When investigating Buddhism, start with an Ajarn, or a "teacher," generally a monk. Sit down with one and listen. You will hear almost nothing. The key to making a fresh start is not to concern yourself with the proper ways to meditate, proper seated positions, the four basic principles of the faith (Do not kill, do not drink, do not steal, do not have unvirtuous sexual transgressions), and the like. What you should concern yourself with is letting your mind go where it wants to go, and accepting your thoughts as an appendix of physical reality. On the other hand, if you feel as though your soul is telling you to explore certain values, or the history of the faith, for example, it may be in your best interest to listen to it. Part of Buddhism is aspiring towards harmony with all things physical and non-physical, which means that starting upon the Path with skepticism and incredulity will have already set you back a step.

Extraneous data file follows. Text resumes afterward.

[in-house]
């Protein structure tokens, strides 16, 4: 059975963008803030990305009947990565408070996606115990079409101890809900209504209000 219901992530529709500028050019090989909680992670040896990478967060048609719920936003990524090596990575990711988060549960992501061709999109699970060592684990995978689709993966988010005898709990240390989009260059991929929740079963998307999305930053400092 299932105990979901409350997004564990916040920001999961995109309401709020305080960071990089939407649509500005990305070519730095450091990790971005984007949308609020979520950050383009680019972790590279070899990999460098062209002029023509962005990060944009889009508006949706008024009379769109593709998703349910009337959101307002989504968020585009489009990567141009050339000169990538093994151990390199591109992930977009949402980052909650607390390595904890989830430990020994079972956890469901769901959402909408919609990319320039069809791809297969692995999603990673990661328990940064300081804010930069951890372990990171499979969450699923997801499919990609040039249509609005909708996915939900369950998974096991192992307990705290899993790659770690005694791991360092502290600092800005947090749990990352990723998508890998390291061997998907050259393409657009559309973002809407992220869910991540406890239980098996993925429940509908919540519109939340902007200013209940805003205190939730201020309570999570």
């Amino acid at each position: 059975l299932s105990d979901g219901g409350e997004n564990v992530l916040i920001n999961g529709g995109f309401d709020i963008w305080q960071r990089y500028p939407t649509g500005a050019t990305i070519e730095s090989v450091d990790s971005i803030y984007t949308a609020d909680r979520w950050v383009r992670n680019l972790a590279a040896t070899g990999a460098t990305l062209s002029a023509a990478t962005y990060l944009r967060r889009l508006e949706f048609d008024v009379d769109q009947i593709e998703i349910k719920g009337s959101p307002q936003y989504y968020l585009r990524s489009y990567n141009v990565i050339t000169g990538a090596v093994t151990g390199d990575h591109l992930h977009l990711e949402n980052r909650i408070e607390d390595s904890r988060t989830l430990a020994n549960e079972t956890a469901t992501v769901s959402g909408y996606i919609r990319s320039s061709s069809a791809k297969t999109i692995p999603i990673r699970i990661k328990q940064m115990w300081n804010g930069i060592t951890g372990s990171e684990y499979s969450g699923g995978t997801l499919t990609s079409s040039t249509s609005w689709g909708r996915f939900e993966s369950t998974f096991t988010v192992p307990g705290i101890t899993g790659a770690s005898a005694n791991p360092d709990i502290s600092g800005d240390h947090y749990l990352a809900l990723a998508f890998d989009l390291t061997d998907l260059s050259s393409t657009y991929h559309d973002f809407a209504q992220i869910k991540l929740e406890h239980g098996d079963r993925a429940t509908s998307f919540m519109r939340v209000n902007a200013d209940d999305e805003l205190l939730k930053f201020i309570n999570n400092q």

I remember being at dinner one night with my wife, and I told the waiter, a Buddhist, that I was investigating Buddhism. He asked me, "Why investigate something that's worked for thousands of years? Just practice it." The first step on the path is not to let your inhibitions set you asunder.
|Sheri Ann Richerson|